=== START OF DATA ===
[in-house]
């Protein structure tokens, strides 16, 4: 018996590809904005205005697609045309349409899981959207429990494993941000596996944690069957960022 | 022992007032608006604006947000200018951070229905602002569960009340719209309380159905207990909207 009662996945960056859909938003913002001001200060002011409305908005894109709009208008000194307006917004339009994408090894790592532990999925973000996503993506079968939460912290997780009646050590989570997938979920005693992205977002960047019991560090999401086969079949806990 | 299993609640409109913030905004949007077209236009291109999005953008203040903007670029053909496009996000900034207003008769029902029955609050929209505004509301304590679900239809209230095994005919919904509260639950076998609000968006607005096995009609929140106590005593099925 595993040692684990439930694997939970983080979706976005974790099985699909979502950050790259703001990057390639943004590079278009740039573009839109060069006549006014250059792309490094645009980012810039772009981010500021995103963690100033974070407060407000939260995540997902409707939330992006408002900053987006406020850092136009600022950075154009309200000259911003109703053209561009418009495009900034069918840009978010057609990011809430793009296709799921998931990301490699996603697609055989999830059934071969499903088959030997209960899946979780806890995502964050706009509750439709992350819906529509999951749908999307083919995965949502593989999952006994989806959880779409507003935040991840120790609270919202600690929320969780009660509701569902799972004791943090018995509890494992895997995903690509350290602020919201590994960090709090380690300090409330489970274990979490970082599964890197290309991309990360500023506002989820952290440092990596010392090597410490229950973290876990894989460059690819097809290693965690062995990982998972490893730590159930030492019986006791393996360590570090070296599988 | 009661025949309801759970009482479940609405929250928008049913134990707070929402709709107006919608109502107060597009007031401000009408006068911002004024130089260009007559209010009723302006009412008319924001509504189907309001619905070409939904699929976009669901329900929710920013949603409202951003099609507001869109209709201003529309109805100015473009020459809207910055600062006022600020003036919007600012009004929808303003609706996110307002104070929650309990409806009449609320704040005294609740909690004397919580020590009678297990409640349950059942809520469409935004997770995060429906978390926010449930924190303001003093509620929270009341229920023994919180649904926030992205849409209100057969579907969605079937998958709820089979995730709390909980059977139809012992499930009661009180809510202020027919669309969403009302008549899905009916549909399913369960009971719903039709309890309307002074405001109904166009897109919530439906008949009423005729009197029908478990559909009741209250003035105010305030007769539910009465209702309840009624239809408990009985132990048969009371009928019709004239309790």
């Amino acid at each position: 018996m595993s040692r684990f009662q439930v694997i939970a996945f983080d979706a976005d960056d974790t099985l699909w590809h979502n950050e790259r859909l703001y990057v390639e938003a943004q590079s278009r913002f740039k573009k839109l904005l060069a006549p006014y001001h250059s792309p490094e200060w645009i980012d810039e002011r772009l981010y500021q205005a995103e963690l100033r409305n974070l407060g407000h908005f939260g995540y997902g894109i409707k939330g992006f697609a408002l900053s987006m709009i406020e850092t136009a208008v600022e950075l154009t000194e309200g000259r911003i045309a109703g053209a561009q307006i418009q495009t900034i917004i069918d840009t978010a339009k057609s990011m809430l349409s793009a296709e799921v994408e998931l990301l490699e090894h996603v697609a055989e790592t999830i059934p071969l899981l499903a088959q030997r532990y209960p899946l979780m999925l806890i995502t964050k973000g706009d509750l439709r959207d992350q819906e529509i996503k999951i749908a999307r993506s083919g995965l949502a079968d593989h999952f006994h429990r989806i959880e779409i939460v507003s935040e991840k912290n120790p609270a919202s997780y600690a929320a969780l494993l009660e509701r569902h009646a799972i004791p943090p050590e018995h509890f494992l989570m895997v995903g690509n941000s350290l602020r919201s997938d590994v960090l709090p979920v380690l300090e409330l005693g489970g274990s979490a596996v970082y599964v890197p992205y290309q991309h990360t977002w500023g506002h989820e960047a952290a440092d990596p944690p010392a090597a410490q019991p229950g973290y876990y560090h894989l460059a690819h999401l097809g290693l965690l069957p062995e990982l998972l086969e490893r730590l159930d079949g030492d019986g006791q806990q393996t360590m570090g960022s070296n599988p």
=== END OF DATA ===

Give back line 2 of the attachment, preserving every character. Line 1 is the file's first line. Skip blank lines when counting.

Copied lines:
């Protein structure tokens, strides 16, 4: 018996590809904005205005697609045309349409899981959207429990494993941000596996944690069957960022 | 022992007032608006604006947000200018951070229905602002569960009340719209309380159905207990909207 009662996945960056859909938003913002001001200060002011409305908005894109709009208008000194307006917004339009994408090894790592532990999925973000996503993506079968939460912290997780009646050590989570997938979920005693992205977002960047019991560090999401086969079949806990 | 299993609640409109913030905004949007077209236009291109999005953008203040903007670029053909496009996000900034207003008769029902029955609050929209505004509301304590679900239809209230095994005919919904509260639950076998609000968006607005096995009609929140106590005593099925 595993040692684990439930694997939970983080979706976005974790099985699909979502950050790259703001990057390639943004590079278009740039573009839109060069006549006014250059792309490094645009980012810039772009981010500021995103963690100033974070407060407000939260995540997902409707939330992006408002900053987006406020850092136009600022950075154009309200000259911003109703053209561009418009495009900034069918840009978010057609990011809430793009296709799921998931990301490699996603697609055989999830059934071969499903088959030997209960899946979780806890995502964050706009509750439709992350819906529509999951749908999307083919995965949502593989999952006994989806959880779409507003935040991840120790609270919202600690929320969780009660509701569902799972004791943090018995509890494992895997995903690509350290602020919201590994960090709090380690300090409330489970274990979490970082599964890197290309991309990360500023506002989820952290440092990596010392090597410490229950973290876990894989460059690819097809290693965690062995990982998972490893730590159930030492019986006791393996360590570090070296599988 | 009661025949309801759970009482479940609405929250928008049913134990707070929402709709107006919608109502107060597009007031401000009408006068911002004024130089260009007559209010009723302006009412008319924001509504189907309001619905070409939904699929976009669901329900929710920013949603409202951003099609507001869109209709201003529309109805100015473009020459809207910055600062006022600020003036919007600012009004929808303003609706996110307002104070929650309990409806009449609320704040005294609740909690004397919580020590009678297990409640349950059942809520469409935004997770995060429906978390926010449930924190303001003093509620929270009341229920023994919180649904926030992205849409209100057969579907969605079937998958709820089979995730709390909980059977139809012992499930009661009180809510202020027919669309969403009302008549899905009916549909399913369960009971719903039709309890309307002074405001109904166009897109919530439906008949009423005729009197029908478990559909009741209250003035105010305030007769539910009465209702309840009624239809408990009985132990048969009371009928019709004239309790």